Technology

Facebook accused of violating children’s privacy law

Critics have always been skeptic about FB's security measures

San Francisco.

Several US groups advocating public and children’s health have urged the federal trade regulators to take action against social media giant Facebook for allegedly violating children’s privacy law.

The 18-member group led by the Campaign for a Commercial-Free Childhood (CCFC) said the group has filed a complaint asserting that Facebook’s Messenger Kids, a controversial messaging application for children as young as five, collects kids’ personal information without obtaining verifiable parental consent.

Messenger Kids is the first major social platform designed specifically for young children, but Facebook’s parental consent mechanism does not meet the requirements of the Children’s Online Privacy Protection Act (COPPA), said CCFC, which called on the Federal Trade Commission (FTC) to probe Facebook and take action against it.

Facebook Messenger Kids’ privacy policy is incomplete and vague, because any adult user can approve any account created in the app and "even a fictional ‘parent’ holding a brand-new Facebook account could immediately approve a child’s account without proof of identity," CCFC said.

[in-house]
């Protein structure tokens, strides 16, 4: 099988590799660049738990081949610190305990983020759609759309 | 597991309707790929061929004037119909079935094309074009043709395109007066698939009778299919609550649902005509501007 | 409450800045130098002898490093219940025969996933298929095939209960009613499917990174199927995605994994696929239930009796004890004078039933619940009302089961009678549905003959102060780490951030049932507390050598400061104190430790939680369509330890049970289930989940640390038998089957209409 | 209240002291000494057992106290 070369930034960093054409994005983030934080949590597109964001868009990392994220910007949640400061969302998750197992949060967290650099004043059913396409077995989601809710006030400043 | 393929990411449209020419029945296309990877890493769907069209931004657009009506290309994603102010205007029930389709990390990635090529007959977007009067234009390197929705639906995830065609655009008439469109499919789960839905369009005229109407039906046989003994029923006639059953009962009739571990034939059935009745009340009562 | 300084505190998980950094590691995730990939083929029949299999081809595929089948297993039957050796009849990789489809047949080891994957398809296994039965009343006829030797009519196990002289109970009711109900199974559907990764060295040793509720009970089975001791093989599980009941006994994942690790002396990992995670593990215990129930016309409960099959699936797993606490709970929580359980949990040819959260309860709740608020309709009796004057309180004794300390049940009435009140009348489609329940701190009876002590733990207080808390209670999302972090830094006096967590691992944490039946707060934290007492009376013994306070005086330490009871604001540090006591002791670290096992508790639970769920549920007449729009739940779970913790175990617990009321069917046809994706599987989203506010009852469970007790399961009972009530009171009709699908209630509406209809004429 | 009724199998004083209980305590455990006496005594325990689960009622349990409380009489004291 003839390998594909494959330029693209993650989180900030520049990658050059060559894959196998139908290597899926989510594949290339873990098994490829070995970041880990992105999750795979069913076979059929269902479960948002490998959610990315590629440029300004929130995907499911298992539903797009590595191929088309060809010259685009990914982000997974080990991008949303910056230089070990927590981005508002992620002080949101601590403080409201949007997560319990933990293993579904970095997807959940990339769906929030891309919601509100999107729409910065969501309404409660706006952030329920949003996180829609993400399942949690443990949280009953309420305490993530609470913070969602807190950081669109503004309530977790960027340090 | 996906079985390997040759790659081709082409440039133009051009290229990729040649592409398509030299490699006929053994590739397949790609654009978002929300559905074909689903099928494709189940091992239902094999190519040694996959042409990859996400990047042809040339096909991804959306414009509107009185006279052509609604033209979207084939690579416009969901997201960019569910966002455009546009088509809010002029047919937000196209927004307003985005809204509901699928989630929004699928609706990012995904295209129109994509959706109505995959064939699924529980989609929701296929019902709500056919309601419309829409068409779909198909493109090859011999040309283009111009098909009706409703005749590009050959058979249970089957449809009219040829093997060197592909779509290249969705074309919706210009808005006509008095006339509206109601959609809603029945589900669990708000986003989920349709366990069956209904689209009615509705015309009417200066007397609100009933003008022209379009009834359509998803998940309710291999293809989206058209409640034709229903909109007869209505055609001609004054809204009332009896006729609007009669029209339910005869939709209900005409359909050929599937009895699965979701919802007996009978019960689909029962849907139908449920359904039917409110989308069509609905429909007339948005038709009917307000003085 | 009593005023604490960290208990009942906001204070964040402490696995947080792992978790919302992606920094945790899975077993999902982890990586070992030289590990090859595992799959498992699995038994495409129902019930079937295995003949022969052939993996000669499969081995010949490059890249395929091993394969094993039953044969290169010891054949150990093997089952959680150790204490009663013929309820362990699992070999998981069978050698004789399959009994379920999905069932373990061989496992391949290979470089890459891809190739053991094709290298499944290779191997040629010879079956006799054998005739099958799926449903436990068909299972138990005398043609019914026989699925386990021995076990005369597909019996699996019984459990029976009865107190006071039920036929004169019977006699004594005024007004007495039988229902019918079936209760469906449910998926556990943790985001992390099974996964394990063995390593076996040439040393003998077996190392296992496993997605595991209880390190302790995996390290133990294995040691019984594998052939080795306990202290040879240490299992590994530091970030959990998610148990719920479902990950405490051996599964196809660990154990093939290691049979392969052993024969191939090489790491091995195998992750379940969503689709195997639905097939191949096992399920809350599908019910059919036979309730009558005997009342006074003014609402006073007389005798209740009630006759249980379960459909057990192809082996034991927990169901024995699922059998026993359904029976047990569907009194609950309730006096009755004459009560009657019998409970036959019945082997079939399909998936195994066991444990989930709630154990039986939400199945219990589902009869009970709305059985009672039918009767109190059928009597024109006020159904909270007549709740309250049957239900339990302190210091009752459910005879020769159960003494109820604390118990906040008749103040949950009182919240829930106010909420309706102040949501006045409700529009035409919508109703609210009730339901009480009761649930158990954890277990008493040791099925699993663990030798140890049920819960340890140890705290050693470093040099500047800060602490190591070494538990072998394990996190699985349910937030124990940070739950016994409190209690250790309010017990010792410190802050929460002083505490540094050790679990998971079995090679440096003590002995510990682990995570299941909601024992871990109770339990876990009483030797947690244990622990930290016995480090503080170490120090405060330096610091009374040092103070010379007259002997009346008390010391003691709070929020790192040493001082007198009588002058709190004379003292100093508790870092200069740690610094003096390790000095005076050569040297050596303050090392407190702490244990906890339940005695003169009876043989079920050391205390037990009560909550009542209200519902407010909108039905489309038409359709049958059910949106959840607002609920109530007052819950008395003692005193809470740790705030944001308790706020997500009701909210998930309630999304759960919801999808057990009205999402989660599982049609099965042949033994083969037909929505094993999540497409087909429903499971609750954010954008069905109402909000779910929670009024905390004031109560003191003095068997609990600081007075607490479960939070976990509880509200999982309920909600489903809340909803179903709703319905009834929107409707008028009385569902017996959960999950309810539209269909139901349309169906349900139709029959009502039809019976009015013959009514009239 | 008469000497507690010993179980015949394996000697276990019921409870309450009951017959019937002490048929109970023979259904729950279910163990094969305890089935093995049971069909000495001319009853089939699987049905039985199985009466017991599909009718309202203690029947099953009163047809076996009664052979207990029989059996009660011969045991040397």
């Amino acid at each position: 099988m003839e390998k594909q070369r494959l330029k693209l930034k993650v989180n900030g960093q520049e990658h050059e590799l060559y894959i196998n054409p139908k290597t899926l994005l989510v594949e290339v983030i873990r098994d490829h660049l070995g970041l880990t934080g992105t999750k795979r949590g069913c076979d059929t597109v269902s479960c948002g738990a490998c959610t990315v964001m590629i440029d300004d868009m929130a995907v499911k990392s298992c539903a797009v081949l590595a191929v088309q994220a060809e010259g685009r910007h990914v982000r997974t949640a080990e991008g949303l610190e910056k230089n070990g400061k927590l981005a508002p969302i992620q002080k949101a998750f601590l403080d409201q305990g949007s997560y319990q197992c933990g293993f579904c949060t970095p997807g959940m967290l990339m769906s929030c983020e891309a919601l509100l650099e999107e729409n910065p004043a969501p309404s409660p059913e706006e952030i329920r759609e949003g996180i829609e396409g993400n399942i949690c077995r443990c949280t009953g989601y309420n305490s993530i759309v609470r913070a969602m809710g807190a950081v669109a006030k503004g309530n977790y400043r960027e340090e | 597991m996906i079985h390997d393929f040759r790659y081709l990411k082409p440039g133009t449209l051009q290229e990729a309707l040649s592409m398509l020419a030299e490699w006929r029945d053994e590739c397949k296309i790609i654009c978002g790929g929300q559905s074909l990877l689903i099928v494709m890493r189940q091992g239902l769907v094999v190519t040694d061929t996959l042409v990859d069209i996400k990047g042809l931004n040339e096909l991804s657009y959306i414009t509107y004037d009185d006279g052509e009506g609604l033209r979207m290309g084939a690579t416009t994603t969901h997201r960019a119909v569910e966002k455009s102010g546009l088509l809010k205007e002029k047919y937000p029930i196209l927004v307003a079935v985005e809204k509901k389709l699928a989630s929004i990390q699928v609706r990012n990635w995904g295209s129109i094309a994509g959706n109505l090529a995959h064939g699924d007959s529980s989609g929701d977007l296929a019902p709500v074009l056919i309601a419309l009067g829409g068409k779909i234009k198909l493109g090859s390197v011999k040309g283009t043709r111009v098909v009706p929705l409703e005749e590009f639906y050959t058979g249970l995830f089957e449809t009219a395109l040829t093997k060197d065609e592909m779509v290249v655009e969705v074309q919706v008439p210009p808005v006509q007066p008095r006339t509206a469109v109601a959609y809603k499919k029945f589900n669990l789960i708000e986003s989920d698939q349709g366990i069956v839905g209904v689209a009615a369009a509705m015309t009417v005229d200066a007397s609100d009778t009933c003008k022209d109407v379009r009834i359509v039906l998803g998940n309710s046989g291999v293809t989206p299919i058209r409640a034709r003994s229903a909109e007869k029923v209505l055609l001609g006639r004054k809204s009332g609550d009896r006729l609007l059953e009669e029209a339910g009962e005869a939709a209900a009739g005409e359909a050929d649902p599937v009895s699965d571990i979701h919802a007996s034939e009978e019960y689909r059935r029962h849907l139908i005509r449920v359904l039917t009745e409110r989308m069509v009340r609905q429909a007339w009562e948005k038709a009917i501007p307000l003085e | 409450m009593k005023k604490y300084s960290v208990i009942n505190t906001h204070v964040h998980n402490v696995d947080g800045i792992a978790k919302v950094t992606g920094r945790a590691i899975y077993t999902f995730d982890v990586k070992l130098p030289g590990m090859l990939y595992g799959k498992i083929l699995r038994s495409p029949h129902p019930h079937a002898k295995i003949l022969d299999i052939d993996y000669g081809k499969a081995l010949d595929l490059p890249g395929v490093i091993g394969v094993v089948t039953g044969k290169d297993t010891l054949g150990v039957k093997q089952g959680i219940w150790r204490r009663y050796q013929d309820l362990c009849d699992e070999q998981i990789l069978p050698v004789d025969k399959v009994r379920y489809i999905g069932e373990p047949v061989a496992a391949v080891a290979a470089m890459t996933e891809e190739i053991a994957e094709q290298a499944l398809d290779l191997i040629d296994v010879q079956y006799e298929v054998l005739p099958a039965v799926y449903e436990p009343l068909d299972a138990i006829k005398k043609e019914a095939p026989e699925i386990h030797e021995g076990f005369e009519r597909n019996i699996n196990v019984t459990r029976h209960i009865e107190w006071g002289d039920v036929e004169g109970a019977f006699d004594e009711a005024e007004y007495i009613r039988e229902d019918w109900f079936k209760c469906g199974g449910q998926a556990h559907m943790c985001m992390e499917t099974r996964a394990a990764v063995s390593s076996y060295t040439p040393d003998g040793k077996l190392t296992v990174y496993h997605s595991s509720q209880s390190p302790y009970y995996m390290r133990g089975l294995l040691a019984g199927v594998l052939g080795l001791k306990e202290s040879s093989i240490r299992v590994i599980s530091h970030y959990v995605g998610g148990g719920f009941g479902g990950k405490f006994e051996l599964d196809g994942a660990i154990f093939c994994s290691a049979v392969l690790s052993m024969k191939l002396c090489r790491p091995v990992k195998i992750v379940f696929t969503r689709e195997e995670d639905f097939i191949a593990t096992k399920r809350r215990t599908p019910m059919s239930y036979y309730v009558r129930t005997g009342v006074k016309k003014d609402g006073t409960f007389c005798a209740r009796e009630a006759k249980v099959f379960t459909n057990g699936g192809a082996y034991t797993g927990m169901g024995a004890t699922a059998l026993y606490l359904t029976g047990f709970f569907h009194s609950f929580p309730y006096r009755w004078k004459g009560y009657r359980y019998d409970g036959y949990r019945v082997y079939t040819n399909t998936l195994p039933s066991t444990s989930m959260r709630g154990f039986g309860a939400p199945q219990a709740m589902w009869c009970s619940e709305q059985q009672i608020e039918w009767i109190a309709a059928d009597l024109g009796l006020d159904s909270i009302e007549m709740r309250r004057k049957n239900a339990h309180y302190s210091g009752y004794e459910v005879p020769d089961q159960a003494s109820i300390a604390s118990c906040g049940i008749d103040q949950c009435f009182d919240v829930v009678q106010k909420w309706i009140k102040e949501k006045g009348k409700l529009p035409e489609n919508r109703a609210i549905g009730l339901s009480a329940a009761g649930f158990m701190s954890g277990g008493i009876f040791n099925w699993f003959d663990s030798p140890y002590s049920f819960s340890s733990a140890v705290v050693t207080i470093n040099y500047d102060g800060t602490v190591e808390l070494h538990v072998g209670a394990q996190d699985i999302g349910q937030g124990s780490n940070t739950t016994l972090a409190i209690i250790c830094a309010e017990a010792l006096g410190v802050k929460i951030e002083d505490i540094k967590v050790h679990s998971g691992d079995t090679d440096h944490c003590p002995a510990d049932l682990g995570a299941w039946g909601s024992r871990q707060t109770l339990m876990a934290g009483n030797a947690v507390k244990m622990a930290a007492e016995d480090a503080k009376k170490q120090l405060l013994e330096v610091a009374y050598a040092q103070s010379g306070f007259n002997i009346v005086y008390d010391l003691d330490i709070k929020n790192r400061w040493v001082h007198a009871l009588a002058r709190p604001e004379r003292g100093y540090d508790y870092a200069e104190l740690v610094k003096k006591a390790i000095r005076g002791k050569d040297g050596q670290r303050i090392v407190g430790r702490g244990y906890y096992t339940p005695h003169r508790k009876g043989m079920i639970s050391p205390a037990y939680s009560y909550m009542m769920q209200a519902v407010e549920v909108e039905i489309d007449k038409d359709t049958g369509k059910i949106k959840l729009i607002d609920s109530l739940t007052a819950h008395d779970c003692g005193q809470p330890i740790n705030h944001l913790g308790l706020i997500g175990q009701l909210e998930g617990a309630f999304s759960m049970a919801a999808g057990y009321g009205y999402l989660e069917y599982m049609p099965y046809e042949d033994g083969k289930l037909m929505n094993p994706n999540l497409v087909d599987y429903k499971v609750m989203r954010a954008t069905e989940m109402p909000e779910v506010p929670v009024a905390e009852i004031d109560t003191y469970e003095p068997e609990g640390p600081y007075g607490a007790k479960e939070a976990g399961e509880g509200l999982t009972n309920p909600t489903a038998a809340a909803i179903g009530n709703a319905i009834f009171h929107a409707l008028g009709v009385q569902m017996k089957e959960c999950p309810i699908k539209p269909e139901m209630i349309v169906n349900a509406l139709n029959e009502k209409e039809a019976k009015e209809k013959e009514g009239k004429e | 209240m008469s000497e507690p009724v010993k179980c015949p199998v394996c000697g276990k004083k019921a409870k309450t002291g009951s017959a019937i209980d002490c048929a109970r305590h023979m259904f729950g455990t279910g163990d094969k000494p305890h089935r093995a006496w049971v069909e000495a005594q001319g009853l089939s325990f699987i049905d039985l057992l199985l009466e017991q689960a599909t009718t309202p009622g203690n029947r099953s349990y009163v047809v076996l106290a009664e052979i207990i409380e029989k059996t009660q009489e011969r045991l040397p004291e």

It further accused Facebook of disclosing data to unnamed third parties for "broad, undefined business purposes."

The CCFC said the advocacy groups have sent Facebook CEO Mark Zuckerberg a letter signed by over 100 experts and advocates earlier this year to ask him to remove Messenger Kids from its platform.

"Messenger Kids blatantly violates COPPA’s protections for children’s privacy by collecting children’s personal information without informed, verifiable parental consent," said Jim Graves, staff attorney and clinical teaching fellow at the Institute for Public Representation at Georgetown University Law Center.

Facebook launched Messenger Kids on iOS last December to let kids under 13 chat with friends and family. The app was later expanded to Android users in the United States, Canada and other countries. The social media giant argued that the app displays no ads and lets parents approve who their children would message.

But critics have been skeptic about Facebook’s security measures in protecting children’s privacy, and have been pushing for its closure since its debut last year.

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